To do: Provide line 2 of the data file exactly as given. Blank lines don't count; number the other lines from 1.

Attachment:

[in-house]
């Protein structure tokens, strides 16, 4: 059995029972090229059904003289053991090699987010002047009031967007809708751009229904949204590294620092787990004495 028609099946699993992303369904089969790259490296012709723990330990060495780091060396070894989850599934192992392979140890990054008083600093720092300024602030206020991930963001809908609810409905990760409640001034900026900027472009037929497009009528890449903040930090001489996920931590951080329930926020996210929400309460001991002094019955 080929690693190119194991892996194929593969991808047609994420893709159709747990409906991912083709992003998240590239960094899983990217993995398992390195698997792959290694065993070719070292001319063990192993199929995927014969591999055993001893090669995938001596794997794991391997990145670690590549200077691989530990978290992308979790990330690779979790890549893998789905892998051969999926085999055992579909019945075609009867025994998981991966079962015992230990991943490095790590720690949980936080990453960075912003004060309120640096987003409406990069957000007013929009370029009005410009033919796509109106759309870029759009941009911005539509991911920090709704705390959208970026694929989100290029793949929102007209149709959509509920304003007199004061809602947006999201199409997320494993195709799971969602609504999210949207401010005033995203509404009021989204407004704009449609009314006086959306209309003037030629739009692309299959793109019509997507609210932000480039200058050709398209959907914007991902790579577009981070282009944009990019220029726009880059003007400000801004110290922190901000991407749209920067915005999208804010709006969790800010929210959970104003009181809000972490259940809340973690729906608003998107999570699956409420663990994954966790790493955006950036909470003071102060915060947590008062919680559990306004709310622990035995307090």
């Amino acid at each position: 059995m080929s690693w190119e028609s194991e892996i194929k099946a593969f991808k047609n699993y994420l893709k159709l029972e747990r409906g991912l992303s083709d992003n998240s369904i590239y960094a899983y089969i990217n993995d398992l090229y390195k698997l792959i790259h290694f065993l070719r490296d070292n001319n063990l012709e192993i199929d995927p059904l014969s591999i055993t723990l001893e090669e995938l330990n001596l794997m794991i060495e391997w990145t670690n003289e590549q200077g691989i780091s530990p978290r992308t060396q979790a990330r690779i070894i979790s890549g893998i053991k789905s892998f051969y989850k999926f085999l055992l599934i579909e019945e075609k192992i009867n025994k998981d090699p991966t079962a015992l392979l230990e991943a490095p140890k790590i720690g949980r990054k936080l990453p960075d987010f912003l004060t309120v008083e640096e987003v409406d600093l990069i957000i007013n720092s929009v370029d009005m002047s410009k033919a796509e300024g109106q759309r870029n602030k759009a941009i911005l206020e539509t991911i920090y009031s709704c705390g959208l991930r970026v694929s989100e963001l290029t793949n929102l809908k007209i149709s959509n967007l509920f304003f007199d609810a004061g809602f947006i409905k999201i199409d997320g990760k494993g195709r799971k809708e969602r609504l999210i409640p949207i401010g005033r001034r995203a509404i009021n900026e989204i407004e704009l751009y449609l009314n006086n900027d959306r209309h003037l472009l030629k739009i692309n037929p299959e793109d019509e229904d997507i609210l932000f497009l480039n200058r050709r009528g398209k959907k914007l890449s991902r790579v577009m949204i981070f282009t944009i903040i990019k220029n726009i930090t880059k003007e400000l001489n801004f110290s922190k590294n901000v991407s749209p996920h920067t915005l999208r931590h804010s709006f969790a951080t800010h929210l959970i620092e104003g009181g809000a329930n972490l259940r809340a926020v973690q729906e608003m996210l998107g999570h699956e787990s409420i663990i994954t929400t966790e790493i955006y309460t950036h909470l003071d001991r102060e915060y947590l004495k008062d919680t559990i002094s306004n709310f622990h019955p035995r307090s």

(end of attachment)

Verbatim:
């Protein structure tokens, strides 16, 4: 059995029972090229059904003289053991090699987010002047009031967007809708751009229904949204590294620092787990004495 028609099946699993992303369904089969790259490296012709723990330990060495780091060396070894989850599934192992392979140890990054008083600093720092300024602030206020991930963001809908609810409905990760409640001034900026900027472009037929497009009528890449903040930090001489996920931590951080329930926020996210929400309460001991002094019955 080929690693190119194991892996194929593969991808047609994420893709159709747990409906991912083709992003998240590239960094899983990217993995398992390195698997792959290694065993070719070292001319063990192993199929995927014969591999055993001893090669995938001596794997794991391997990145670690590549200077691989530990978290992308979790990330690779979790890549893998789905892998051969999926085999055992579909019945075609009867025994998981991966079962015992230990991943490095790590720690949980936080990453960075912003004060309120640096987003409406990069957000007013929009370029009005410009033919796509109106759309870029759009941009911005539509991911920090709704705390959208970026694929989100290029793949929102007209149709959509509920304003007199004061809602947006999201199409997320494993195709799971969602609504999210949207401010005033995203509404009021989204407004704009449609009314006086959306209309003037030629739009692309299959793109019509997507609210932000480039200058050709398209959907914007991902790579577009981070282009944009990019220029726009880059003007400000801004110290922190901000991407749209920067915005999208804010709006969790800010929210959970104003009181809000972490259940809340973690729906608003998107999570699956409420663990994954966790790493955006950036909470003071102060915060947590008062919680559990306004709310622990035995307090």